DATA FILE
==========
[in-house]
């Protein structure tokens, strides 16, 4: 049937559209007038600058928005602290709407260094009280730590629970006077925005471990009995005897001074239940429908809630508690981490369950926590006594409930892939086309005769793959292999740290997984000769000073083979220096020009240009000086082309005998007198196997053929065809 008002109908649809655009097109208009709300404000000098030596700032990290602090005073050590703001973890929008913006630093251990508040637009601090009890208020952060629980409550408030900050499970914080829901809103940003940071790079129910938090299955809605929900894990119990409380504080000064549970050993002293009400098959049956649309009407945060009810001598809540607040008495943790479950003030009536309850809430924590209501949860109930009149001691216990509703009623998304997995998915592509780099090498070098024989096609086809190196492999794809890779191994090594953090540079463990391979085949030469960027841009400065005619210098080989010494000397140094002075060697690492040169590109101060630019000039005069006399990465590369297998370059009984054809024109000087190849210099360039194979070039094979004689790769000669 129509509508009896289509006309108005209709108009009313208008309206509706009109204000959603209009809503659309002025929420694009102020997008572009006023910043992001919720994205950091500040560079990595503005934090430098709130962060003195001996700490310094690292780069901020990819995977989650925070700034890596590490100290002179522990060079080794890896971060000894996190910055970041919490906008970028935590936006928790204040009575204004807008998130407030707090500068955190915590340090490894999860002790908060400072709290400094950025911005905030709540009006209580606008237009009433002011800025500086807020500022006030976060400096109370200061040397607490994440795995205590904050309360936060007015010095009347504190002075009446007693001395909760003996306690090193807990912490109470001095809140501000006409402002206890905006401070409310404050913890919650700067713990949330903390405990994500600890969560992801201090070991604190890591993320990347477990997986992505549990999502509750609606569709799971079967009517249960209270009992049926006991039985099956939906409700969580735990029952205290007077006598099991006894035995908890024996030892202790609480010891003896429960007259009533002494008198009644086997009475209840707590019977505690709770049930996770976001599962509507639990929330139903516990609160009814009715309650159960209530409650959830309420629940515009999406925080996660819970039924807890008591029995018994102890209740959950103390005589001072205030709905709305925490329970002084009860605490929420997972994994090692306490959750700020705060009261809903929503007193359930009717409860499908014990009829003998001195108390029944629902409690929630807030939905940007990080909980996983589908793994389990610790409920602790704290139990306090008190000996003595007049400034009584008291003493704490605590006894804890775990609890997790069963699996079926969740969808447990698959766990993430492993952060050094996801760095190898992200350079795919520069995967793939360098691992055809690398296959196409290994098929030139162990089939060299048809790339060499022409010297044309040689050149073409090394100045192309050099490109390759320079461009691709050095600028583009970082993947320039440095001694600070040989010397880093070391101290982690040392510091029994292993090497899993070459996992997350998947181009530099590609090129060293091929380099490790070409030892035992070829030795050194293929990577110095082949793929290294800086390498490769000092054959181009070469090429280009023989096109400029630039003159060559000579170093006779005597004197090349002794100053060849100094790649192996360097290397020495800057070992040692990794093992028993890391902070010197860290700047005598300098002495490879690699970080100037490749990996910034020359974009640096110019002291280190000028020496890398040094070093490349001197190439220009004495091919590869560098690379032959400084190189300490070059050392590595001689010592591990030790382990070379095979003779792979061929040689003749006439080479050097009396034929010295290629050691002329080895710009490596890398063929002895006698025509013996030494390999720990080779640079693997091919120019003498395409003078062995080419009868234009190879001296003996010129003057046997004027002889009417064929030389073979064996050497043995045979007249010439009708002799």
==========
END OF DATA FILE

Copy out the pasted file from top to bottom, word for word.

[in-house]
């Protein structure tokens, strides 16, 4: 049937559209007038600058928005602290709407260094009280730590629970006077925005471990009995005897001074239940429908809630508690981490369950926590006594409930892939086309005769793959292999740290997984000769000073083979220096020009240009000086082309005998007198196997053929065809 008002109908649809655009097109208009709300404000000098030596700032990290602090005073050590703001973890929008913006630093251990508040637009601090009890208020952060629980409550408030900050499970914080829901809103940003940071790079129910938090299955809605929900894990119990409380504080000064549970050993002293009400098959049956649309009407945060009810001598809540607040008495943790479950003030009536309850809430924590209501949860109930009149001691216990509703009623998304997995998915592509780099090498070098024989096609086809190196492999794809890779191994090594953090540079463990391979085949030469960027841009400065005619210098080989010494000397140094002075060697690492040169590109101060630019000039005069006399990465590369297998370059009984054809024109000087190849210099360039194979070039094979004689790769000669 129509509508009896289509006309108005209709108009009313208008309206509706009109204000959603209009809503659309002025929420694009102020997008572009006023910043992001919720994205950091500040560079990595503005934090430098709130962060003195001996700490310094690292780069901020990819995977989650925070700034890596590490100290002179522990060079080794890896971060000894996190910055970041919490906008970028935590936006928790204040009575204004807008998130407030707090500068955190915590340090490894999860002790908060400072709290400094950025911005905030709540009006209580606008237009009433002011800025500086807020500022006030976060400096109370200061040397607490994440795995205590904050309360936060007015010095009347504190002075009446007693001395909760003996306690090193807990912490109470001095809140501000006409402002206890905006401070409310404050913890919650700067713990949330903390405990994500600890969560992801201090070991604190890591993320990347477990997986992505549990999502509750609606569709799971079967009517249960209270009992049926006991039985099956939906409700969580735990029952205290007077006598099991006894035995908890024996030892202790609480010891003896429960007259009533002494008198009644086997009475209840707590019977505690709770049930996770976001599962509507639990929330139903516990609160009814009715309650159960209530409650959830309420629940515009999406925080996660819970039924807890008591029995018994102890209740959950103390005589001072205030709905709305925490329970002084009860605490929420997972994994090692306490959750700020705060009261809903929503007193359930009717409860499908014990009829003998001195108390029944629902409690929630807030939905940007990080909980996983589908793994389990610790409920602790704290139990306090008190000996003595007049400034009584008291003493704490605590006894804890775990609890997790069963699996079926969740969808447990698959766990993430492993952060050094996801760095190898992200350079795919520069995967793939360098691992055809690398296959196409290994098929030139162990089939060299048809790339060499022409010297044309040689050149073409090394100045192309050099490109390759320079461009691709050095600028583009970082993947320039440095001694600070040989010397880093070391101290982690040392510091029994292993090497899993070459996992997350998947181009530099590609090129060293091929380099490790070409030892035992070829030795050194293929990577110095082949793929290294800086390498490769000092054959181009070469090429280009023989096109400029630039003159060559000579170093006779005597004197090349002794100053060849100094790649192996360097290397020495800057070992040692990794093992028993890391902070010197860290700047005598300098002495490879690699970080100037490749990996910034020359974009640096110019002291280190000028020496890398040094070093490349001197190439220009004495091919590869560098690379032959400084190189300490070059050392590595001689010592591990030790382990070379095979003779792979061929040689003749006439080479050097009396034929010295290629050691002329080895710009490596890398063929002895006698025509013996030494390999720990080779640079693997091919120019003498395409003078062995080419009868234009190879001296003996010129003057046997004027002889009417064929030389073979064996050497043995045979007249010439009708002799």